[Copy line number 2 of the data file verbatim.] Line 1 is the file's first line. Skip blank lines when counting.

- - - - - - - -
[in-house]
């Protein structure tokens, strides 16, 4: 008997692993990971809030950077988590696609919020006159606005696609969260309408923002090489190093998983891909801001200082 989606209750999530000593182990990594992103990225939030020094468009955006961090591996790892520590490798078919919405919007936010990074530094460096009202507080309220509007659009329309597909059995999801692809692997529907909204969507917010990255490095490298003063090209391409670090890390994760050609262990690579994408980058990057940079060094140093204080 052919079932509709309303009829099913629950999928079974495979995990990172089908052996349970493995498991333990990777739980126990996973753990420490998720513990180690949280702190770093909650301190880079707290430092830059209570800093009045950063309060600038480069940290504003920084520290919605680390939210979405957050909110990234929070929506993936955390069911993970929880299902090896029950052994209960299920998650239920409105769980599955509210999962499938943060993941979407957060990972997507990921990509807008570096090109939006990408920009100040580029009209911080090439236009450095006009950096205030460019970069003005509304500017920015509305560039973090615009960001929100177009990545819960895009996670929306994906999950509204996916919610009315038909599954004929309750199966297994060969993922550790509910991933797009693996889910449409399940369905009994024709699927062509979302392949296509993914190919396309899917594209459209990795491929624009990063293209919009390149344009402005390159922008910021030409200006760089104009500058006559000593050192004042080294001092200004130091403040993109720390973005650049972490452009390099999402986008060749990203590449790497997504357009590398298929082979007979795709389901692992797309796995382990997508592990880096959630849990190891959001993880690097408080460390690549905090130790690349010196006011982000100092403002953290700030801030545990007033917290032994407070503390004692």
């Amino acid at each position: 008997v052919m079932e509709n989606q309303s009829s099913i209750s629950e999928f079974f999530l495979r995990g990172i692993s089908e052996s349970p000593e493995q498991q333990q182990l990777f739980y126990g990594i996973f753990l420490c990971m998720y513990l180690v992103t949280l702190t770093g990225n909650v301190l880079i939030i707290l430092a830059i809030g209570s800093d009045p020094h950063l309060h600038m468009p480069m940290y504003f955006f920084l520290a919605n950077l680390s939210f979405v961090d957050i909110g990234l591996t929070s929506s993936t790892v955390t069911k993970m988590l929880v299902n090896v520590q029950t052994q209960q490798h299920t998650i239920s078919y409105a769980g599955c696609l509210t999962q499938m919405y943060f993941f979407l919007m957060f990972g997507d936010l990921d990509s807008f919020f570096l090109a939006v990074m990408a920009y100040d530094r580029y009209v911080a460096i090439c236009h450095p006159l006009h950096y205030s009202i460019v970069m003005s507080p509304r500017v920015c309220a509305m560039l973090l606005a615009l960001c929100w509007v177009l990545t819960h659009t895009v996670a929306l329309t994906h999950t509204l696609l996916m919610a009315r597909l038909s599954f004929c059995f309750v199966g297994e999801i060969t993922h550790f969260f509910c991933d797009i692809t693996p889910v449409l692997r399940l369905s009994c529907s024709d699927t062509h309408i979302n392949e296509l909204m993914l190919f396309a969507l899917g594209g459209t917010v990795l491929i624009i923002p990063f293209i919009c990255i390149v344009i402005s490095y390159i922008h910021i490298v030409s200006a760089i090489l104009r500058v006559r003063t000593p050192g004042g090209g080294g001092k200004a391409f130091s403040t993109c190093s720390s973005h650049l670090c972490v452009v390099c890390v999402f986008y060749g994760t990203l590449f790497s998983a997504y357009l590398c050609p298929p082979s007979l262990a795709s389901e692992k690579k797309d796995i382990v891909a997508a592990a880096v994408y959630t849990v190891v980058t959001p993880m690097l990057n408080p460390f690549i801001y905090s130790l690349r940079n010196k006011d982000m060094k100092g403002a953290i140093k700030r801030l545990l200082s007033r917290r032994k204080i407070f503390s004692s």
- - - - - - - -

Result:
């Protein structure tokens, strides 16, 4: 008997692993990971809030950077988590696609919020006159606005696609969260309408923002090489190093998983891909801001200082 989606209750999530000593182990990594992103990225939030020094468009955006961090591996790892520590490798078919919405919007936010990074530094460096009202507080309220509007659009329309597909059995999801692809692997529907909204969507917010990255490095490298003063090209391409670090890390994760050609262990690579994408980058990057940079060094140093204080 052919079932509709309303009829099913629950999928079974495979995990990172089908052996349970493995498991333990990777739980126990996973753990420490998720513990180690949280702190770093909650301190880079707290430092830059209570800093009045950063309060600038480069940290504003920084520290919605680390939210979405957050909110990234929070929506993936955390069911993970929880299902090896029950052994209960299920998650239920409105769980599955509210999962499938943060993941979407957060990972997507990921990509807008570096090109939006990408920009100040580029009209911080090439236009450095006009950096205030460019970069003005509304500017920015509305560039973090615009960001929100177009990545819960895009996670929306994906999950509204996916919610009315038909599954004929309750199966297994060969993922550790509910991933797009693996889910449409399940369905009994024709699927062509979302392949296509993914190919396309899917594209459209990795491929624009990063293209919009390149344009402005390159922008910021030409200006760089104009500058006559000593050192004042080294001092200004130091403040993109720390973005650049972490452009390099999402986008060749990203590449790497997504357009590398298929082979007979795709389901692992797309796995382990997508592990880096959630849990190891959001993880690097408080460390690549905090130790690349010196006011982000100092403002953290700030801030545990007033917290032994407070503390004692």